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Taking action to address exclusion and marginalization

By Jayne Pletser

Jayne PletserI arrived home from the 2015 Inclusive and supportive education congress (ISEC) in Lisbon, feeling energised with new knowledge and proud to have represented the IB at such an important forum for the discussion of all things “inclusion.” The congress concluded with the issuing of The Lisbon Educational Equity Statement, July 2015 (LEES, 2015).

It was fitting that the IB was represented at a congress that appealed “to all responsible for educational policies” and where participants were urged ‘to take action in order to encourage participation and success in education; to provide inclusive learning support; to respect and value differences; and to promote open communities, where successful learning is possible for all of our children and young people’ (LEES, 2015).

Aligned to LEE statement 2015, the IB is committed to ‘addressing all forms of exclusion and marginalization, disparities and inequalities in access, participation and learning outcomes … to ensure that the United Nations’ Education for All agenda really is about ‘all’’ (LEES, 2015) and promoting the development of inclusive schools. We have developed a range of resources to help IB World Schools with this challenge – schools can find them by following this path on the Online Curriculum Centre (OCC)>Support areas>The IB continuum of international education>inclusive education>special educational needs.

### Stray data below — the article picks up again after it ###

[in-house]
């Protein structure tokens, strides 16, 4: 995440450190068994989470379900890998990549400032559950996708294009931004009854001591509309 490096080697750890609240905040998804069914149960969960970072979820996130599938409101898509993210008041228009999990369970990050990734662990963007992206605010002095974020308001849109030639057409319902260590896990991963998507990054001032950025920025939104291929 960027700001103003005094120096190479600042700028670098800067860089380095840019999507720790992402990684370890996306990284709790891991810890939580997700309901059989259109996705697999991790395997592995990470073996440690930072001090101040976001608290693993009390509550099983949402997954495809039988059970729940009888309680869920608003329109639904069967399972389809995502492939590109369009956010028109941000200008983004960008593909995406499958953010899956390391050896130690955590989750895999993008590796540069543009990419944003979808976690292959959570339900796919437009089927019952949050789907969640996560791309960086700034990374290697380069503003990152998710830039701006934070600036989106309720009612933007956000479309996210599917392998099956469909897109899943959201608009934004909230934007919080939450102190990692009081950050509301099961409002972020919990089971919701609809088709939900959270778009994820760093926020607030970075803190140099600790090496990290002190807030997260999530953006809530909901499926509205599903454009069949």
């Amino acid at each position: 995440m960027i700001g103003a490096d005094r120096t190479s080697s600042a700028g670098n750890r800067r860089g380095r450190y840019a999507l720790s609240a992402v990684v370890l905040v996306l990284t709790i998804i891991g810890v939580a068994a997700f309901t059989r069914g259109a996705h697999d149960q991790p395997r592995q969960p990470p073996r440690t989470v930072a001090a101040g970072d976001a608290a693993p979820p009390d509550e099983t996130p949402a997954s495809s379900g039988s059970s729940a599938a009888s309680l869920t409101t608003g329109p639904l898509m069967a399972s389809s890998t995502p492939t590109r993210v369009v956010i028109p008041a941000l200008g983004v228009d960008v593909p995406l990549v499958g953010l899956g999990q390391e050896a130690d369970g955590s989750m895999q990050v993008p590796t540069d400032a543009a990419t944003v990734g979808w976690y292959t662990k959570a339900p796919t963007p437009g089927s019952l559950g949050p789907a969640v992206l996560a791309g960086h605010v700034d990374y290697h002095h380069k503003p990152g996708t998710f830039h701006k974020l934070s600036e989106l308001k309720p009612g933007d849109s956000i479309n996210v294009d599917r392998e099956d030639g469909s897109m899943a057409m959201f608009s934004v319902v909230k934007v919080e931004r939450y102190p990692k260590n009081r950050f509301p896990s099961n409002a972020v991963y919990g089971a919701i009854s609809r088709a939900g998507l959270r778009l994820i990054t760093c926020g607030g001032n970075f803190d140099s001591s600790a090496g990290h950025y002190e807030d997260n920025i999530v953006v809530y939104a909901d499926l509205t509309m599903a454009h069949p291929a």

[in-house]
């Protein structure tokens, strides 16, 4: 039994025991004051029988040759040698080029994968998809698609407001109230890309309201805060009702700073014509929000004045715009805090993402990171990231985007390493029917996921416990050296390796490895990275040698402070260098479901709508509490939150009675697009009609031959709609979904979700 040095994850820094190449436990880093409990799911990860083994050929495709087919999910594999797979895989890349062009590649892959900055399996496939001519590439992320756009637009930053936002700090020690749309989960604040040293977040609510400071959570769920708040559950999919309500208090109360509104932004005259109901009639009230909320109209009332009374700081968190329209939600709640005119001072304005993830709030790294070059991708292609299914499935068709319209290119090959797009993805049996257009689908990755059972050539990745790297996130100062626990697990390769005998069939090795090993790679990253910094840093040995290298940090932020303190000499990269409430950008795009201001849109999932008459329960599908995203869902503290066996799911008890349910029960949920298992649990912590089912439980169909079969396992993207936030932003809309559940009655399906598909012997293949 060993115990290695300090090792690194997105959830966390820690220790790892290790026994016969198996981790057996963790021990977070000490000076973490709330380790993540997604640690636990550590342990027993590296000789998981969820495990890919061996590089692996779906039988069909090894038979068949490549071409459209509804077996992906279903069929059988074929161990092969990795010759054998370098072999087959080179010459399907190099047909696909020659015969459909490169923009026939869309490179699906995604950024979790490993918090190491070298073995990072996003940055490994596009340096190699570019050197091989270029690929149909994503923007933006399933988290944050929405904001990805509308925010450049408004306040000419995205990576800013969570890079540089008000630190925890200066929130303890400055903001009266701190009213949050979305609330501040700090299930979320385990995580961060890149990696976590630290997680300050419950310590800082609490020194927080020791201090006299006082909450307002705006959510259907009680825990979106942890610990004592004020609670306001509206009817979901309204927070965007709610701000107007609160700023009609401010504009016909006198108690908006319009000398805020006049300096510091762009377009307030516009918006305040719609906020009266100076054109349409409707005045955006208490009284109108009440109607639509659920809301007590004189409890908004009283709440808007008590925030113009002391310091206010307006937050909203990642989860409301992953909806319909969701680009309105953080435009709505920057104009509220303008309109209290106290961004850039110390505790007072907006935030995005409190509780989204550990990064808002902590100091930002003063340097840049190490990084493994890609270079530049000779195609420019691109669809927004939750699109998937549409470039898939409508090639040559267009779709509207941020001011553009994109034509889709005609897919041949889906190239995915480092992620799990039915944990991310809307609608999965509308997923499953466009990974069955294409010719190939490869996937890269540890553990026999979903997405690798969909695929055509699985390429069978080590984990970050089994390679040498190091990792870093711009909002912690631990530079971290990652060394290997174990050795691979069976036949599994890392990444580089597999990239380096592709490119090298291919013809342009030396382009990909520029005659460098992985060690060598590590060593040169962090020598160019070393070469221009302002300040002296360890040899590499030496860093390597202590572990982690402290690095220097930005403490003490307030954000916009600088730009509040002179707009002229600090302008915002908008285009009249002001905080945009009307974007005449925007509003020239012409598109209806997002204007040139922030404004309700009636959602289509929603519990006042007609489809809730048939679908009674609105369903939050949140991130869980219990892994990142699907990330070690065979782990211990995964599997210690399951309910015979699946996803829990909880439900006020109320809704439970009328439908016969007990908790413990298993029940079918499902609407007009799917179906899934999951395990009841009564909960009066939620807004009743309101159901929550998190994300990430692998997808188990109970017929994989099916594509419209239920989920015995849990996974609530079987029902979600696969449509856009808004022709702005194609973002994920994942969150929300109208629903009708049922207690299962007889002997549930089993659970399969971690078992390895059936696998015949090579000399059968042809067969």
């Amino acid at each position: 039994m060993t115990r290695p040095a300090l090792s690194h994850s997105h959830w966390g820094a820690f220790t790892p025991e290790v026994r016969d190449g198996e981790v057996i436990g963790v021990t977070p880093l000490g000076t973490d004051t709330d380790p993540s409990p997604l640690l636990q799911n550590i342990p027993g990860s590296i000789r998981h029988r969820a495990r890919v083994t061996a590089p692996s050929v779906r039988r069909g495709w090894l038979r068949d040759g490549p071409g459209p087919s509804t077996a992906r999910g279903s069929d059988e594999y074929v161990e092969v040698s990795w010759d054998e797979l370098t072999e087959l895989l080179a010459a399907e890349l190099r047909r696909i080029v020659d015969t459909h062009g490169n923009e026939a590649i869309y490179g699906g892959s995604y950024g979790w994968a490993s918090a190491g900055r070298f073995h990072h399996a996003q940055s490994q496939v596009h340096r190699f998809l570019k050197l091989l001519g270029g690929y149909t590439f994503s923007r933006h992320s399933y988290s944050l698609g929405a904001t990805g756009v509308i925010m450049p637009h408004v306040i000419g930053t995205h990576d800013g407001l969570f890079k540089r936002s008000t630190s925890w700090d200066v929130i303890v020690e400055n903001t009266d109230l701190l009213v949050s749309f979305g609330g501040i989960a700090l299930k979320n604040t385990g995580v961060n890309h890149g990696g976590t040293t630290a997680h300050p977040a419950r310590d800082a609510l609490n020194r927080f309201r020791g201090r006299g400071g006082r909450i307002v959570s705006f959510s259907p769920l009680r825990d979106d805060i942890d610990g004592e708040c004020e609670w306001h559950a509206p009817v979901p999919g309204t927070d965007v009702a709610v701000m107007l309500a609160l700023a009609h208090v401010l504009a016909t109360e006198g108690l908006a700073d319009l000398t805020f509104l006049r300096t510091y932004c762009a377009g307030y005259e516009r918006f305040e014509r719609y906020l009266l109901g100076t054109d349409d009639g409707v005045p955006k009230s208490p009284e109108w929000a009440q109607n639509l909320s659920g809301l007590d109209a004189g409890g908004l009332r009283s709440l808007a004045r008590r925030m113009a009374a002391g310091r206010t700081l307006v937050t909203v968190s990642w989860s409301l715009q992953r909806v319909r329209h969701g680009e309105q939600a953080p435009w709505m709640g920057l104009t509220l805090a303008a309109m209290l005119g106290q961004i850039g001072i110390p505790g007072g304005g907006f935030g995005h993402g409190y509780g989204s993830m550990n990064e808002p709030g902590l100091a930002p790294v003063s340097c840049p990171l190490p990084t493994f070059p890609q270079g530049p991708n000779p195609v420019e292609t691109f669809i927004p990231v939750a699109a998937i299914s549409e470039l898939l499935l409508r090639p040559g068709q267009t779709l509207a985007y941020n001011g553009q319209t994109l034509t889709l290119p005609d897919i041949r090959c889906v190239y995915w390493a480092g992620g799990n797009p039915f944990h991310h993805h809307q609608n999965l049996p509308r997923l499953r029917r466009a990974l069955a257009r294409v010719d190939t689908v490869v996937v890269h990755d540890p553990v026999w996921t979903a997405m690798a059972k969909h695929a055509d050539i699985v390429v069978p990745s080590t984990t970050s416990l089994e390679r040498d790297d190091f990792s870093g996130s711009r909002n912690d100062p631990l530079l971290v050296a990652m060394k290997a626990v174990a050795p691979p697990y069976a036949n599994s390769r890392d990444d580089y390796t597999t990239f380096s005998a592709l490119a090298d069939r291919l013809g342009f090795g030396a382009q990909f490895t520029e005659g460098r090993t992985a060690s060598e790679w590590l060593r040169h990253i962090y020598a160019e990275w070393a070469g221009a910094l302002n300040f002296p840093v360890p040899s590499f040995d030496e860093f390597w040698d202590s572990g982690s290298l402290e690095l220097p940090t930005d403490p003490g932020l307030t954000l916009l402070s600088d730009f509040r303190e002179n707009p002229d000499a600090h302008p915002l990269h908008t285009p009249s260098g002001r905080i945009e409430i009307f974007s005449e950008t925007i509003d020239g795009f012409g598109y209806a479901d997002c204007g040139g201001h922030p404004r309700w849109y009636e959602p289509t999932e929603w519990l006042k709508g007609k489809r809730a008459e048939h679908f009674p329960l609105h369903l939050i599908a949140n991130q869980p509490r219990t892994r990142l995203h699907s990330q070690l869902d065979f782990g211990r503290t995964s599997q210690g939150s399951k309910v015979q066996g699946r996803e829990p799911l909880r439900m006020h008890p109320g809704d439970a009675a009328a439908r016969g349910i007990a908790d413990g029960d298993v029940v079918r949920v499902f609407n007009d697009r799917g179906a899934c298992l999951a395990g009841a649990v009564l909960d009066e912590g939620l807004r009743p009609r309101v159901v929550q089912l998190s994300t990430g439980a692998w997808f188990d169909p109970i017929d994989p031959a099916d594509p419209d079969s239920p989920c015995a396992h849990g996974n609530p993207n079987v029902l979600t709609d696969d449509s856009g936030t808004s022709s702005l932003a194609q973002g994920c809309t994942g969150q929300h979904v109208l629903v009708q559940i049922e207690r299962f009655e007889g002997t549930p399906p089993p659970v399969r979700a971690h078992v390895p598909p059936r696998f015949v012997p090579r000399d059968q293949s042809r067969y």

It is encouraging that the efforts of the IB —to promote equity, access and participation—is in harmony with what I heard during the congress. And I appeal to all IB World Schools to strive to make this a reality in their own school communities.

The LEE statement affirmed the IB’s philosophy in ‘the rejection of the classification of students as “normal” and “special”, where teaching responds to individual differences and educating all children together results in a ‘welcoming, participating, just and non-discriminatory society’ (LEES, 2015). And in line with its mission statement, the IB is promoting inclusive schooling with the purpose of changing ‘attitudes to difference’ (LEES, 2015).

ISEC 2015 also offered its support for the Incheon DeclarationTowards inclusive and equitable quality education and lifelong learning for all—agreed at the World Education Forum, in May 2015, which sets out the international policy agenda for the next fifteen years.

I’m already looking forward to seeing how much progress we can make in IB World Schools by the time the next (and 9th) ISEC meeting takes place in London in 2020.


Jayne Pletser is the IB’s curriculum manager for inclusive education. Contact Jayne at pletser@ibo.org.